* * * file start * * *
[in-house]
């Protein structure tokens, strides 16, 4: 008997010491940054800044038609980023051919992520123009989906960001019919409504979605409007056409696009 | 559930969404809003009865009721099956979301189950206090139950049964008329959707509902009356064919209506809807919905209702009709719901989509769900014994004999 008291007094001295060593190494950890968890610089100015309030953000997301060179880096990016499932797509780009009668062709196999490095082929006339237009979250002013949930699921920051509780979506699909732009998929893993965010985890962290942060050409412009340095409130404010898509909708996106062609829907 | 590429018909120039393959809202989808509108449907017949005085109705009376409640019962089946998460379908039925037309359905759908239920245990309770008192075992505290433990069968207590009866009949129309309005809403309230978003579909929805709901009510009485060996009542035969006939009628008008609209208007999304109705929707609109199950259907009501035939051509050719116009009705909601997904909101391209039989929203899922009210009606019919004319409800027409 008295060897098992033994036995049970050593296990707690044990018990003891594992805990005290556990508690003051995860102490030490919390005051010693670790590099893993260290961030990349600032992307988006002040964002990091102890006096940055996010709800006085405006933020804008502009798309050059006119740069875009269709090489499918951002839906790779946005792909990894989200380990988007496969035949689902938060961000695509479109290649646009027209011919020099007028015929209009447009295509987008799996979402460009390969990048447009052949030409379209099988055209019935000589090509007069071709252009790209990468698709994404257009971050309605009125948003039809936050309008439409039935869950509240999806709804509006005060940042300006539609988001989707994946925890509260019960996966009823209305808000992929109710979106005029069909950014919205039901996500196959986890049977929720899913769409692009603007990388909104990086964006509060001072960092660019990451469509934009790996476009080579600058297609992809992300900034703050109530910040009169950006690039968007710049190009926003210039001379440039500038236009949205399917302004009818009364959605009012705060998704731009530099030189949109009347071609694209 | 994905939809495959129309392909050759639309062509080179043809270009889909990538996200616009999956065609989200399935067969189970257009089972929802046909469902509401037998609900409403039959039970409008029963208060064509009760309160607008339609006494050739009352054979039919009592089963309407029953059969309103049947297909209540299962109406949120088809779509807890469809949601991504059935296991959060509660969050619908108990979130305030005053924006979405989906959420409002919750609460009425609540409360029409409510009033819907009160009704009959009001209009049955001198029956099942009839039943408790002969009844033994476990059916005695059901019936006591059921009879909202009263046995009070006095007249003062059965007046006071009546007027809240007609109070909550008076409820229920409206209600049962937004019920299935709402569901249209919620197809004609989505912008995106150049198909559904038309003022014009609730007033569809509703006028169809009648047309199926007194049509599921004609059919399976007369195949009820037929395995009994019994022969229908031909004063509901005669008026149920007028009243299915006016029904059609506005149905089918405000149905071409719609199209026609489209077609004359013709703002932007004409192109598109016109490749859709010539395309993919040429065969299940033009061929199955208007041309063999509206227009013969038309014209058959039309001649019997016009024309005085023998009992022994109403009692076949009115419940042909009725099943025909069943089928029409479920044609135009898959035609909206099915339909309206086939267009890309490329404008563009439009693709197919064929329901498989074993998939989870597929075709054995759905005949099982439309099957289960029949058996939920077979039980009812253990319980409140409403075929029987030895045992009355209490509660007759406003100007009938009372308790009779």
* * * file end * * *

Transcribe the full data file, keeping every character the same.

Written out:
[in-house]
């Protein structure tokens, strides 16, 4: 008997010491940054800044038609980023051919992520123009989906960001019919409504979605409007056409696009 | 559930969404809003009865009721099956979301189950206090139950049964008329959707509902009356064919209506809807919905209702009709719901989509769900014994004999 008291007094001295060593190494950890968890610089100015309030953000997301060179880096990016499932797509780009009668062709196999490095082929006339237009979250002013949930699921920051509780979506699909732009998929893993965010985890962290942060050409412009340095409130404010898509909708996106062609829907 | 590429018909120039393959809202989808509108449907017949005085109705009376409640019962089946998460379908039925037309359905759908239920245990309770008192075992505290433990069968207590009866009949129309309005809403309230978003579909929805709901009510009485060996009542035969006939009628008008609209208007999304109705929707609109199950259907009501035939051509050719116009009705909601997904909101391209039989929203899922009210009606019919004319409800027409 008295060897098992033994036995049970050593296990707690044990018990003891594992805990005290556990508690003051995860102490030490919390005051010693670790590099893993260290961030990349600032992307988006002040964002990091102890006096940055996010709800006085405006933020804008502009798309050059006119740069875009269709090489499918951002839906790779946005792909990894989200380990988007496969035949689902938060961000695509479109290649646009027209011919020099007028015929209009447009295509987008799996979402460009390969990048447009052949030409379209099988055209019935000589090509007069071709252009790209990468698709994404257009971050309605009125948003039809936050309008439409039935869950509240999806709804509006005060940042300006539609988001989707994946925890509260019960996966009823209305808000992929109710979106005029069909950014919205039901996500196959986890049977929720899913769409692009603007990388909104990086964006509060001072960092660019990451469509934009790996476009080579600058297609992809992300900034703050109530910040009169950006690039968007710049190009926003210039001379440039500038236009949205399917302004009818009364959605009012705060998704731009530099030189949109009347071609694209 | 994905939809495959129309392909050759639309062509080179043809270009889909990538996200616009999956065609989200399935067969189970257009089972929802046909469902509401037998609900409403039959039970409008029963208060064509009760309160607008339609006494050739009352054979039919009592089963309407029953059969309103049947297909209540299962109406949120088809779509807890469809949601991504059935296991959060509660969050619908108990979130305030005053924006979405989906959420409002919750609460009425609540409360029409409510009033819907009160009704009959009001209009049955001198029956099942009839039943408790002969009844033994476990059916005695059901019936006591059921009879909202009263046995009070006095007249003062059965007046006071009546007027809240007609109070909550008076409820229920409206209600049962937004019920299935709402569901249209919620197809004609989505912008995106150049198909559904038309003022014009609730007033569809509703006028169809009648047309199926007194049509599921004609059919399976007369195949009820037929395995009994019994022969229908031909004063509901005669008026149920007028009243299915006016029904059609506005149905089918405000149905071409719609199209026609489209077609004359013709703002932007004409192109598109016109490749859709010539395309993919040429065969299940033009061929199955208007041309063999509206227009013969038309014209058959039309001649019997016009024309005085023998009992022994109403009692076949009115419940042909009725099943025909069943089928029409479920044609135009898959035609909206099915339909309206086939267009890309490329404008563009439009693709197919064929329901498989074993998939989870597929075709054995759905005949099982439309099957289960029949058996939920077979039980009812253990319980409140409403075929029987030895045992009355209490509660007759406003100007009938009372308790009779």